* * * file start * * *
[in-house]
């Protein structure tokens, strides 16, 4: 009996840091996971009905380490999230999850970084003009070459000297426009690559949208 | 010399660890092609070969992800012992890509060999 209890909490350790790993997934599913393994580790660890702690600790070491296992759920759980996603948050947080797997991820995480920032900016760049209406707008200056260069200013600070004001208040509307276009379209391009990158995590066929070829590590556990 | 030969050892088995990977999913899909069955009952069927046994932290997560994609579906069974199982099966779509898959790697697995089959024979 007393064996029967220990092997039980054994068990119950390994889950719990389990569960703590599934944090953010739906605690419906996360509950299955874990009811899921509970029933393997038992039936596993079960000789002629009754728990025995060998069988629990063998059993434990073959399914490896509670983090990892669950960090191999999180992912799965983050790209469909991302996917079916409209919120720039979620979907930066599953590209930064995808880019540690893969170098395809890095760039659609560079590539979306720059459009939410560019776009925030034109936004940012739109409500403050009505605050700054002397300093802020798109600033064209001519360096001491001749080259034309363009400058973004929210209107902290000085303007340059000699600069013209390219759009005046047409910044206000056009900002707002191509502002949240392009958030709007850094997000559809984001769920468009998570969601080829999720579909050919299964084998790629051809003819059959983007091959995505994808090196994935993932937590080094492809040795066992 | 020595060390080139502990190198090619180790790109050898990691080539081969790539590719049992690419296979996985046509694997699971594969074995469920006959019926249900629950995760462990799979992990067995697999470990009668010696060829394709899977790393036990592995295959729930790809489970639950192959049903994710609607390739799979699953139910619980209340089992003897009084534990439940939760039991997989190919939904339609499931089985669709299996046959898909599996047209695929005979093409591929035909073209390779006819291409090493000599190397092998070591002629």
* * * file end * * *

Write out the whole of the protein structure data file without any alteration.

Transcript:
[in-house]
């Protein structure tokens, strides 16, 4: 009996840091996971009905380490999230999850970084003009070459000297426009690559949208 | 010399660890092609070969992800012992890509060999 209890909490350790790993997934599913393994580790660890702690600790070491296992759920759980996603948050947080797997991820995480920032900016760049209406707008200056260069200013600070004001208040509307276009379209391009990158995590066929070829590590556990 | 030969050892088995990977999913899909069955009952069927046994932290997560994609579906069974199982099966779509898959790697697995089959024979 007393064996029967220990092997039980054994068990119950390994889950719990389990569960703590599934944090953010739906605690419906996360509950299955874990009811899921509970029933393997038992039936596993079960000789002629009754728990025995060998069988629990063998059993434990073959399914490896509670983090990892669950960090191999999180992912799965983050790209469909991302996917079916409209919120720039979620979907930066599953590209930064995808880019540690893969170098395809890095760039659609560079590539979306720059459009939410560019776009925030034109936004940012739109409500403050009505605050700054002397300093802020798109600033064209001519360096001491001749080259034309363009400058973004929210209107902290000085303007340059000699600069013209390219759009005046047409910044206000056009900002707002191509502002949240392009958030709007850094997000559809984001769920468009998570969601080829999720579909050919299964084998790629051809003819059959983007091959995505994808090196994935993932937590080094492809040795066992 | 020595060390080139502990190198090619180790790109050898990691080539081969790539590719049992690419296979996985046509694997699971594969074995469920006959019926249900629950995760462990799979992990067995697999470990009668010696060829394709899977790393036990592995295959729930790809489970639950192959049903994710609607390739799979699953139910619980209340089992003897009084534990439940939760039991997989190919939904339609499931089985669709299996046959898909599996047209695929005979093409591929035909073209390779006819291409090493000599190397092998070591002629």